On July 30, 2020, we laid to rest another giant of the Civil Rights Movement, Congressman John L. Lewis. Speaker after speaker revealed a life lived from an early age with a mission “to do something” about the injustice of racism. He made this choice at age 15 because as he wrote in his final letter to the country, 14 year old “Emmitt Till was his George Floyd, his Rayshard Brooks, Sandra Bland and Breonna Taylor.” He knew with great clarity “the potential brutality” that could be inflicted upon him and others who look like him for “no understandable reason.” For six decades, John Lewis took his own advice “to do something” in the struggle for peace and justice through his leadership in the Civil Rights movement. Even now in his death, he inspires a new generation, the Black Lives Matter movement, in its 21st century struggle against injustice.
As a 68-year-old Black woman raised in Virginia, I am very much aware of the struggle for racial equality and the civil rights movement. However, I must admit that the murder of George Floyd affected me more deeply than I am able to express in knowing that only the color of his skin gave “unspoken” permission for such brutality. How do you even process that kind of trauma? I found that as much as I wanted to write to about what I was feeling—I could not. The inspiration of hearing and reading about John Lewis’ life in recent days has contributed to helping me move further along in my own journey of “doing something” in the struggle to proclaim that Black lives matter!
Proclaiming that Black Lives Matter and supporting the Black Lives Matter movement, in some ways, has become divisive. Some want to express their support of the statement that Black lives matter, but not the Black Lives Matter Movement (BLM) —associating it with violence, Marxist ideology or that it denigrates the traditional idea of family. Beyond the statement “Black Lives Matter,” I understand the principles of the Black Lives Matter movement, in essence as “promoting a world where every Black person has the social, economic and political power to thrive. They promote freedom for all people regardless of race, gender identity, economic status, religion beliefs or not, and immigration status.” What I have seen of legitimate leaders and followers of the BLM movement has been peaceful protests and the inclusion of all races and sexual orientations. Such inclusiveness might disturb some, but is that not part of what the Gospel is about—meeting people where they are without judgement of who they are.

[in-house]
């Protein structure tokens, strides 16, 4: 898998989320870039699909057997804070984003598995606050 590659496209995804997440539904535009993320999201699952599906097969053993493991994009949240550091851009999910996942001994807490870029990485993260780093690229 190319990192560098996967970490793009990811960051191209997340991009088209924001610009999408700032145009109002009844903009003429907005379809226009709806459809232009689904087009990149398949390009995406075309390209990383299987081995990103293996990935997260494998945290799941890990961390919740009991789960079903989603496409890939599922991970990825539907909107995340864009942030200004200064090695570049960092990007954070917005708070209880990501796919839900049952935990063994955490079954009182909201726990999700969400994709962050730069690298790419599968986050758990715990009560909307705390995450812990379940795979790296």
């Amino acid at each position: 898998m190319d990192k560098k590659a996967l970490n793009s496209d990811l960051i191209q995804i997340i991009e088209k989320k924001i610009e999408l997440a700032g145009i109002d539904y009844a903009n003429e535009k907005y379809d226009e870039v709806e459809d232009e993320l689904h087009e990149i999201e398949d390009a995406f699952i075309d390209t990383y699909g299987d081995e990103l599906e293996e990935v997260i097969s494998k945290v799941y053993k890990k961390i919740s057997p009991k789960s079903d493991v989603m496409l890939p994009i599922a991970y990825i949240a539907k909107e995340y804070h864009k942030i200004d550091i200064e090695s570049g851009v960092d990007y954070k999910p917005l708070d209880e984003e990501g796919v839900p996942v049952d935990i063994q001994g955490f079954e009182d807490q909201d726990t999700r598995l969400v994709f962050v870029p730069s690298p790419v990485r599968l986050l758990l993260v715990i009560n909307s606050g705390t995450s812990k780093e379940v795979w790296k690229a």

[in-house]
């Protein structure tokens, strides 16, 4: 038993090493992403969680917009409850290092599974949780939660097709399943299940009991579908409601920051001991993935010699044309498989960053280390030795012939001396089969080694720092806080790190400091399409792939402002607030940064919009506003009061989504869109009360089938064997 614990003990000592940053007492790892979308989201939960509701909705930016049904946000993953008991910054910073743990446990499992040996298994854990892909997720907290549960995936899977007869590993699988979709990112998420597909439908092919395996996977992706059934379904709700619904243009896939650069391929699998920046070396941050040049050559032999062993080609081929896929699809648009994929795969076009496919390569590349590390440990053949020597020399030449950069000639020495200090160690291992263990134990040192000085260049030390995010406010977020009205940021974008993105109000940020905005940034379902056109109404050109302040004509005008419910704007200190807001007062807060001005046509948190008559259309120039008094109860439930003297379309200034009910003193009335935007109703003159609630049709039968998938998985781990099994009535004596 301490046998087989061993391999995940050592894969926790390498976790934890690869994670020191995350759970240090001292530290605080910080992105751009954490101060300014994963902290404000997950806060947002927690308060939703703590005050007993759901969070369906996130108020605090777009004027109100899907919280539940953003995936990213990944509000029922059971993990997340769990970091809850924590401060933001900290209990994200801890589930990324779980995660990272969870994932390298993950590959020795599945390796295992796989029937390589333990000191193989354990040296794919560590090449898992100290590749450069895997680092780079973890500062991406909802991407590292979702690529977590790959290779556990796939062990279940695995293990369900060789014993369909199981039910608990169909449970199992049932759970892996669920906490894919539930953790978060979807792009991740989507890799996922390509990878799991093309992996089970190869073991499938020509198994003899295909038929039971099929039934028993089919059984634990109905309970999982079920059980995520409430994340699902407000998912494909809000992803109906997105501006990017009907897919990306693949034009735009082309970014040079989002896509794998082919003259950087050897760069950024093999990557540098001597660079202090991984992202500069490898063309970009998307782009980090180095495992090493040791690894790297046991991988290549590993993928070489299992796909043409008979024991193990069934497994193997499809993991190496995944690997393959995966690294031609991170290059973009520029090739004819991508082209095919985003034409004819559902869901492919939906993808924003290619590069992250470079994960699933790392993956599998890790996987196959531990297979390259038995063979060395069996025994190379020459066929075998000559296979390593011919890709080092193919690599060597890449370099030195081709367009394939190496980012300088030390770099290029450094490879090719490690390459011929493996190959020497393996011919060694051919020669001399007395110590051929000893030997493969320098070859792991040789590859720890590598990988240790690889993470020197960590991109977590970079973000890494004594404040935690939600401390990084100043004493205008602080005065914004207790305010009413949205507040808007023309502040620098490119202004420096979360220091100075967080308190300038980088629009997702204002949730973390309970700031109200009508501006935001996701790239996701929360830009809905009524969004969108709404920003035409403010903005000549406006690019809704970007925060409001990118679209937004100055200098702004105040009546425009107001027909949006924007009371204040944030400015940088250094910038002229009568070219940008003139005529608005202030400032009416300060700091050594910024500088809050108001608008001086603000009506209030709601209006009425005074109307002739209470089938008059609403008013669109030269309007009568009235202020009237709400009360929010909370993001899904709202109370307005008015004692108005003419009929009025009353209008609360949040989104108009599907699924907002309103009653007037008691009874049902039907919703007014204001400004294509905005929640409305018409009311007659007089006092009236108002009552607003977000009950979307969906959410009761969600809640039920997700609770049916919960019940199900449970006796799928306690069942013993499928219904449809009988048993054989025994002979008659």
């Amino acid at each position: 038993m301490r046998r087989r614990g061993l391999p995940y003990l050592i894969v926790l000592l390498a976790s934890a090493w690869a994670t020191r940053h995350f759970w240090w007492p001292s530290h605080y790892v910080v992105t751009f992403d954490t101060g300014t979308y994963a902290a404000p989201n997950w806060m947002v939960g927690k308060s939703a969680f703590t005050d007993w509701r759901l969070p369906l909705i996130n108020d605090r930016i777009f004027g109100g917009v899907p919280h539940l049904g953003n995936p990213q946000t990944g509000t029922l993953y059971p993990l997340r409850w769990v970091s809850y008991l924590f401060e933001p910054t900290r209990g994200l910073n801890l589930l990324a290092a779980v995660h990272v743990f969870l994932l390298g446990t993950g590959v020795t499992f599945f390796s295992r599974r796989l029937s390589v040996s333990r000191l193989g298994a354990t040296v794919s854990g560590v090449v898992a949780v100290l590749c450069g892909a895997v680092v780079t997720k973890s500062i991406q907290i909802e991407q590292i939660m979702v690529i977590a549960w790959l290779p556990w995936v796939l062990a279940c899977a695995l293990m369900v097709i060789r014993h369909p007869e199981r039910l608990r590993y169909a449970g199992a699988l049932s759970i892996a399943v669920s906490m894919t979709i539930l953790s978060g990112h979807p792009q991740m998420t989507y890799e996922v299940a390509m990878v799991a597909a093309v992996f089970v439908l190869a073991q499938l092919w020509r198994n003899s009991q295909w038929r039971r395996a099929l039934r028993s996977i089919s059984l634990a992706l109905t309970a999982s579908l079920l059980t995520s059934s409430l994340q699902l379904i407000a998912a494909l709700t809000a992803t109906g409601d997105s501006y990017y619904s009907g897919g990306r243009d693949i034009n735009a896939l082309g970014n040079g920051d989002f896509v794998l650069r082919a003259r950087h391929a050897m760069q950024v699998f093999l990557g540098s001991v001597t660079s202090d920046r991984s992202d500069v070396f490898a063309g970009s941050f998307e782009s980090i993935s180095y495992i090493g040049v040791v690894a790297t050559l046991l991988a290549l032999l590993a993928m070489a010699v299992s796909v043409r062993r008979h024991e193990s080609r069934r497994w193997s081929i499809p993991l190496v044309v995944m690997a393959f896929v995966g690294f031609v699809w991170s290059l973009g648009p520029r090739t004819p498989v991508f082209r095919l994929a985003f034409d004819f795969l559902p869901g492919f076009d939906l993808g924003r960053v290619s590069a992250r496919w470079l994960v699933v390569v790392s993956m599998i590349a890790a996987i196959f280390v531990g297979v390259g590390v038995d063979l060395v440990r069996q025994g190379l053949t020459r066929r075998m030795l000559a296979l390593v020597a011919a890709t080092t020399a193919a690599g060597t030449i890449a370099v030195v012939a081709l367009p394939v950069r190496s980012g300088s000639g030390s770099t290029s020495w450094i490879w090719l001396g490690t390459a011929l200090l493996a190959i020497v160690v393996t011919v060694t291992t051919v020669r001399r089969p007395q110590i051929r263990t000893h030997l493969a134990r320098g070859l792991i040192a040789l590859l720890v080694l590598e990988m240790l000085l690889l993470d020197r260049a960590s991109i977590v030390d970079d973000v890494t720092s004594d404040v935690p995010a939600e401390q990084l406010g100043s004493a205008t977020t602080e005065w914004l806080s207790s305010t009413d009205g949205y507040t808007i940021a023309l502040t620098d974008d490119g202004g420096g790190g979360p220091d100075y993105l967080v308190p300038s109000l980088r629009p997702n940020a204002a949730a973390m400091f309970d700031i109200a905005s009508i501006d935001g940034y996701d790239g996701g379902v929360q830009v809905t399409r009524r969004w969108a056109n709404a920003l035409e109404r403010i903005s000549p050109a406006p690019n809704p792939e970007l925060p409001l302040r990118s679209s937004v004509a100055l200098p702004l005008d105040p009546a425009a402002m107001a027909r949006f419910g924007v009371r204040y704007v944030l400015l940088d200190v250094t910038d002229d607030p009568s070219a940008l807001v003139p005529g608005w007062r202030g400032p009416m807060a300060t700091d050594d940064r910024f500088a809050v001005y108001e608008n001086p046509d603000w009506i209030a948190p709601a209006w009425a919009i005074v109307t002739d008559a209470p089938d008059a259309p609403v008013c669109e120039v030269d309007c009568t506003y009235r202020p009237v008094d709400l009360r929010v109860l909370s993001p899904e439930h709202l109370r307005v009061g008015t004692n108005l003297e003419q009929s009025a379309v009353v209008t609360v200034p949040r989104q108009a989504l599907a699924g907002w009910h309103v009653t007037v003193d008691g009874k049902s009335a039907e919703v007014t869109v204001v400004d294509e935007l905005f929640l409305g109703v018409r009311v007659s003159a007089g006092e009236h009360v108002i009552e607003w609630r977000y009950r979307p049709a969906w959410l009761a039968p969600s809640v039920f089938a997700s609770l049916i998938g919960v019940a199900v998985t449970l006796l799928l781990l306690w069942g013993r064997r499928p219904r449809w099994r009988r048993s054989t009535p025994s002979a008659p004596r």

I believe the Black Lives Matter movement has often been a target for disinformation. Promoting disinformation has always been a strategy for discrediting anything or anyone that threatens the status quo and power structure. Openness to learning truth is the only way to combat disinformation.
Like Congressman John Lewis and leaders of the Civil Rights movement, I am inspired by this new, young, and diverse generation who continue “the good fight” proclaiming in the 21st century that Black lives do, indeed, matter!
I pray this time we are heard.
Pat Dual, OP